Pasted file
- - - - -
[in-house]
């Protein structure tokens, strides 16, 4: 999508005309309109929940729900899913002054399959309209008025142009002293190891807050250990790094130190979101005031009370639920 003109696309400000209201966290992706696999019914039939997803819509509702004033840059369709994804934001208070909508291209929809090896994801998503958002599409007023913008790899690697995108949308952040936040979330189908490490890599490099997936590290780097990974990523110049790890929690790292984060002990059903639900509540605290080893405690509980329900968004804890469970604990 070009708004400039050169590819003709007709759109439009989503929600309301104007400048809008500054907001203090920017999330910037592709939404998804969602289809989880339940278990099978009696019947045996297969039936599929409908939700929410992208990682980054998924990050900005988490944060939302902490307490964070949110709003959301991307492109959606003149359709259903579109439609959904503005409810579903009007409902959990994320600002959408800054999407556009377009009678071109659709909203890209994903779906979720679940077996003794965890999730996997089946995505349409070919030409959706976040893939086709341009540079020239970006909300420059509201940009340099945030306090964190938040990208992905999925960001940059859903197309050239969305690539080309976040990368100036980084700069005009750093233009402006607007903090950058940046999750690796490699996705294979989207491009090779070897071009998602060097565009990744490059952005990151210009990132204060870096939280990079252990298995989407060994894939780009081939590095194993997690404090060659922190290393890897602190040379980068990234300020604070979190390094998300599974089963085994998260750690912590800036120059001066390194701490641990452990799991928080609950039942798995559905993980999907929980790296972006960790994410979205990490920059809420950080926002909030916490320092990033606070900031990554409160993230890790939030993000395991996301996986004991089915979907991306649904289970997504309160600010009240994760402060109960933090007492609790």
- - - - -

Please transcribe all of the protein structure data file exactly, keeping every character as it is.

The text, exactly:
[in-house]
């Protein structure tokens, strides 16, 4: 999508005309309109929940729900899913002054399959309209008025142009002293190891807050250990790094130190979101005031009370639920 003109696309400000209201966290992706696999019914039939997803819509509702004033840059369709994804934001208070909508291209929809090896994801998503958002599409007023913008790899690697995108949308952040936040979330189908490490890599490099997936590290780097990974990523110049790890929690790292984060002990059903639900509540605290080893405690509980329900968004804890469970604990 070009708004400039050169590819003709007709759109439009989503929600309301104007400048809008500054907001203090920017999330910037592709939404998804969602289809989880339940278990099978009696019947045996297969039936599929409908939700929410992208990682980054998924990050900005988490944060939302902490307490964070949110709003959301991307492109959606003149359709259903579109439609959904503005409810579903009007409902959990994320600002959408800054999407556009377009009678071109659709909203890209994903779906979720679940077996003794965890999730996997089946995505349409070919030409959706976040893939086709341009540079020239970006909300420059509201940009340099945030306090964190938040990208992905999925960001940059859903197309050239969305690539080309976040990368100036980084700069005009750093233009402006607007903090950058940046999750690796490699996705294979989207491009090779070897071009998602060097565009990744490059952005990151210009990132204060870096939280990079252990298995989407060994894939780009081939590095194993997690404090060659922190290393890897602190040379980068990234300020604070979190390094998300599974089963085994998260750690912590800036120059001066390194701490641990452990799991928080609950039942798995559905993980999907929980790296972006960790994410979205990490920059809420950080926002909030916490320092990033606070900031990554409160993230890790939030993000395991996301996986004991089915979907991306649904289970997504309160600010009240994760402060109960933090007492609790």